• Flirting with a patient or participating in behavior that an outsider might see as flirting
  • Speaking about your workplace or colleagues in a negative light with the patient or their family members
  • Feeling jealous when another nurse is assigned to a patient
  • Believing you are the only one capable of meeting a patient’s care needs

What to Do If You Have Been Accused of Boundary Violations

If you have received a letter regarding allegations of boundary violations, it is important to move quickly. Letters from the Board of Nursing usually have short deadlines for your response and failing to meet that deadline or leaving your response to the last moment can seriously negatively impact your claim. In Minnesota, the first a nurse may become aware of a boundary violation allegation is when a letter is received from the Office of the Attorney General. You will be asked to participate in a recorded investigatory interview. Be sure to seek legal counsel before you speak to them. 

Reach out to  an attorney who specializes in nursing  licensure defense.   It is important to be honest with your nursing license defense lawyer and not hide anything that you fear will make you look bad. An attorney with all of the information they need is better able to craft a strong defense for their client.

When choosing a nursing license lawyer, consider selecting one who focuses exclusively on nursing license defense. While many attorneys offer professional license defense in addition to other areas of practice, working with an attorney who only does license defense, who has devoted their entire career to the wellbeing and protection of healthcare providers will serve you the best. Barb Forshier has had a long career as an RN which has laid the groundwork for her vigorous defense of  nurses. She understands and empathizes with your situation. Not only will she advocate for you, she will educate you on what went wrong and how to avoid future license issues.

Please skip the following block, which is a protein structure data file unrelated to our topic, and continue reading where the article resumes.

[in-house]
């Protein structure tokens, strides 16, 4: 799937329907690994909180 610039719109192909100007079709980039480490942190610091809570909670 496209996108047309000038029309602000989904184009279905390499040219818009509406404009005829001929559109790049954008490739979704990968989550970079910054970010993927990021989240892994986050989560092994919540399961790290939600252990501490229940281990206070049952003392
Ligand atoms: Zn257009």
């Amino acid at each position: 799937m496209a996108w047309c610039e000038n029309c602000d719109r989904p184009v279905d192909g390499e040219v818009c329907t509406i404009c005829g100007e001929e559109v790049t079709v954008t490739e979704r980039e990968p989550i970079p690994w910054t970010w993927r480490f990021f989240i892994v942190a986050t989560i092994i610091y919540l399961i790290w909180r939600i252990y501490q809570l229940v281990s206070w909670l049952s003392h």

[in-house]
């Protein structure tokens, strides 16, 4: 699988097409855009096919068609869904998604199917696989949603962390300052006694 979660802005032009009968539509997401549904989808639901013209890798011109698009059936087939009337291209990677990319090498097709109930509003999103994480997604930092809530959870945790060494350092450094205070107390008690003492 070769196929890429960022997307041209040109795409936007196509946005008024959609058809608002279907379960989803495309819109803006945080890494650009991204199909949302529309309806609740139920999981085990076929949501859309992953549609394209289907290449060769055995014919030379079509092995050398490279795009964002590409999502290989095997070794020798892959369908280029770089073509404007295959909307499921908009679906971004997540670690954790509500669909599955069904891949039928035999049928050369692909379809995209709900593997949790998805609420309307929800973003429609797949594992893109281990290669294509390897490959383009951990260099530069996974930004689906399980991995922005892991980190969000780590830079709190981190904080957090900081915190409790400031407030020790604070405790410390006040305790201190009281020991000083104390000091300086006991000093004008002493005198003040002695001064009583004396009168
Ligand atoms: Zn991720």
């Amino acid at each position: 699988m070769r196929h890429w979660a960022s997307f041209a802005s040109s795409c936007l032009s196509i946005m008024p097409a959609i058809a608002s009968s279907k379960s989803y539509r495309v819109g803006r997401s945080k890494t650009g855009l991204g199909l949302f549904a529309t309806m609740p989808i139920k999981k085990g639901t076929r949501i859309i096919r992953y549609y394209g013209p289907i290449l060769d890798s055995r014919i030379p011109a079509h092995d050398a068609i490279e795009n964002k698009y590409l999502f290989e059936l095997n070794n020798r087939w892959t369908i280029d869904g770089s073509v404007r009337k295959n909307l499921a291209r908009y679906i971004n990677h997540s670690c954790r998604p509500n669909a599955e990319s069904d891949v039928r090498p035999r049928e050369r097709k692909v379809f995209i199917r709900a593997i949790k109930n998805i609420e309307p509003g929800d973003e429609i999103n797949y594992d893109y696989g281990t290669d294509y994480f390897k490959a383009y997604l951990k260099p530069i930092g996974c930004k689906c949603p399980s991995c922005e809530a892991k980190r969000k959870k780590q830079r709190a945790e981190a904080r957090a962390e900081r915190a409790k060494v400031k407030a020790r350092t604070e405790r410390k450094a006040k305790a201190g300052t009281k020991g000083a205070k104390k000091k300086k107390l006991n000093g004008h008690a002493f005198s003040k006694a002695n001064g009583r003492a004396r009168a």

Frequently Asked Questions

When is it safe to date a former patient?

The answer to this question is not cut-and-dry and involves a substantial amount of consideration. First, a patient must be a former patient before any romantic or sexual activity occurs. Under Minnesota state law 609.344, a psychotherapist who engages in sexual conduct with a patient while the therapeutic relationship exists is guilty of criminal sexual conduct in the third degree. Note that under Minnesota law,  nurses are held to this standard as an employee in correctional or secured treatment and certain other facilities. Consent by the former patient is not a defense.

Outside of the legal definitions, the Board of Nursing looks at these nursing board complaints individually. Generally, the more time that passes between treatment and dating, the less likely it is to be a boundary violation. The type of care received is also important. A nurse who sees a patient every day for five years as part of chronic illness treatment will have a different patient-nurse relationship than a nurse who sees a patient once for help with a broken leg.

We’re Here to Help

Never fear accepting the claims against you without defending yourself, especially at the expense of a career you love. Turn to us for the support and representation you need. Schedule a consultation now by calling Forshier Law at 612-236-5261 or reaching out online.